Injury throws curve at Nationals' O'Connor

March 05, 2007|By Dan Connolly | Dan Connolly,Sun Reporter

VIERA, Fla. -- Turn the clock back exactly one year and find Mike O'Connor in minor league camp here. The skinny kid from Baltimore was just hoping for a shot at Double-A ball after what seemed like a lifetime in Single-A.

Tell him back then that in spring 2007 he'd be in the Washington Nationals' major league camp and he would have done cartwheels.

He would have taken that scenario under any circumstance.

But not anymore. Not when it means he can watch, but not pitch.

"It's crazy looking back on it and just how quickly things change," said O'Connor, a 1998 Mount St. Joseph graduate. "Looking back on the year before - being in spring training in minor league camp at this time - makes me think back about how different things are at this point. Things change so quickly in this game."

Now, O'Connor is wearing a Nationals uniform and sitting on pitchers row. But that's about it. Offseason surgery to remove bone chips and repair cartilage in his left elbow has him shelved indefinitely. He'll start the season on the disabled list.

"It is frustrating, but it is something you can't rush," O'Connor said. "Being here, the first time in big league camp, and there is a lot of opportunity around this year, so it's tough. But I can't really force the issue and try to rush and then end up right back where I was at the end of last season."

New manager Manny Acta has given the 26-year-old marching orders: You did enough last year. You don't need to impress me. Just get healthy.

O'Connor is trying to pace himself. He's on a light throwing program and hasn't yet pitched from a mound. His goal is to be back by May.

"If things go smoothly, I would hopefully just miss the first month, maybe less," O'Connor said. "It depends what goes on the next couple weeks. It could go quicker than what they say, could go slower."

O'Connor's baseball career started more slowly than he would have liked. Then it hit warp speed last year. After four seasons at Single-A, O'Connor was accelerated to Triple-A New Orleans to start last season, skipping Double-A, where he assumed he would begin 2006.

He excelled at New Orleans, and was promoted to the big league club by late April. In his first six Nationals decisions, he was 3-3 with a 3.04 ERA, an amazing beginning for a left-handed pitcher exposed - and not taken - in the 2005 Rule 5 draft.

But things started to go wrong. He wasn't the same pitcher in June and July.

"I wasn't bouncing back. I wasn't able to finish off a lot of my pitches," O'Connor said. "And my breaking ball just didn't have the snap on it that it did. It kind of wore on me as time went on."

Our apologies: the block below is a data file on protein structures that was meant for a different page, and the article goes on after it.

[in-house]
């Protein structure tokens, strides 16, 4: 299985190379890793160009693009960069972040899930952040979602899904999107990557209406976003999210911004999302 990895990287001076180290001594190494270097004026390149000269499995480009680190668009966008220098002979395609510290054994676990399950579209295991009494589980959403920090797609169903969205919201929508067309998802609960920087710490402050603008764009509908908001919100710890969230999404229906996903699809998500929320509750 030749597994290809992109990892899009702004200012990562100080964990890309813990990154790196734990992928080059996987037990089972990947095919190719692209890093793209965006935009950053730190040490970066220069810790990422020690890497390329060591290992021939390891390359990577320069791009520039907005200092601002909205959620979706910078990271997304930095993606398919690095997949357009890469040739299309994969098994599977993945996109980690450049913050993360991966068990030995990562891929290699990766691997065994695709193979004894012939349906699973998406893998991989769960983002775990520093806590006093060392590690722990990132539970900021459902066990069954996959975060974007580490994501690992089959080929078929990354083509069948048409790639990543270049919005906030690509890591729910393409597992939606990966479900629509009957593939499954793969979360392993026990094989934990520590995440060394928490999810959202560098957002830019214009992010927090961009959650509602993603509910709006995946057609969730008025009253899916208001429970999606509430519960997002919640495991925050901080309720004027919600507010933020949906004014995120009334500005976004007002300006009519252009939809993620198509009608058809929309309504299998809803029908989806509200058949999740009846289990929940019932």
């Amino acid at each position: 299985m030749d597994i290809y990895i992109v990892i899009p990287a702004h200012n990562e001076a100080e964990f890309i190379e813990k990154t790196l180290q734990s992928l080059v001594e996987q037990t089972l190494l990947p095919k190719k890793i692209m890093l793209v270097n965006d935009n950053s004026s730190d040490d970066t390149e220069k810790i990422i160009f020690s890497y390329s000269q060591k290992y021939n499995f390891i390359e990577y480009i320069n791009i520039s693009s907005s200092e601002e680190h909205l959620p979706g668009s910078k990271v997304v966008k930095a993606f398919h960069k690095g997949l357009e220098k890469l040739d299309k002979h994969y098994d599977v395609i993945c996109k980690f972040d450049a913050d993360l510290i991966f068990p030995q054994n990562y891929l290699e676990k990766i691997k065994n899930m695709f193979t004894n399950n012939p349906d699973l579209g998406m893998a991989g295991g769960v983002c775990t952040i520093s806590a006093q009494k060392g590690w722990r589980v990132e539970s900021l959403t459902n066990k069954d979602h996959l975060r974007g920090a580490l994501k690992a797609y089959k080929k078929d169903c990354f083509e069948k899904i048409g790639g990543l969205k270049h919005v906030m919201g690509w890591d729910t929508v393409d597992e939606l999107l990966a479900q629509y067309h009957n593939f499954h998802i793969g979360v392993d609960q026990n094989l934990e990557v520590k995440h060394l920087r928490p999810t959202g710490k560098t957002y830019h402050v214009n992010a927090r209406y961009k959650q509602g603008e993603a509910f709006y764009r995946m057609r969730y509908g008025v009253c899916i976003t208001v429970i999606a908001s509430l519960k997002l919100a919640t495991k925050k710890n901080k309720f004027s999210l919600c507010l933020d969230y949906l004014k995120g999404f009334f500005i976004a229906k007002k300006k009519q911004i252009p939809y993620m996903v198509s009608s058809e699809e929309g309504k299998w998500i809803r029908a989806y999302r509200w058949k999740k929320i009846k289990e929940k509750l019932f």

The truth is his elbow was hurting. But he tried to ignore it. It wasn't until he was being demoted to New Orleans when he spoke up - drawing the ire of team management for not mentioning it sooner.

"The hardest thing when you are playing is to say that something is not right. I thought I could pitch through it. I thought I could," O'Connor said.

It was a lesson learned. And it's helping him be a little more patient this spring. But that doesn't make his situation any easier. The Nationals have only one starter, John Patterson, set in the rotation. Conceivably, O'Connor could have been the No. 2 starter if he were healthy.

Still, he has a place with the Nationals now, something that was uncertain at this time last year. He represented the club in its caravan this winter.

"You get to meet fans. It's fun," he said. "It was a busy eight days. We were on an eight-day trip, all day, every day. But it wasn't bad."

Also, making the big leagues meant he could move out of his parents' Ellicott City home. And, for the first time in his pro baseball life, he didn't have to work another job in the offseason. In previous winters, he was a courier for a friend's fundraising company, "driving around all over the place."

"Hopefully, never again," he said of the part-time job. "It's just one of those things you have to do. The minor leagues are completely different. You don't make much money, so you have to make money in the offseason to survive."

It's been a whirlwind year for O'Connor. From obscurity, to the majors, to the disabled list, to his first big league camp, waiting for the next chapter to unfold.

Baltimore Sun Articles
Please note the green-lined linked article text has been applied commercially without any involvement from our newsroom editors, reporters or any other editorial staff.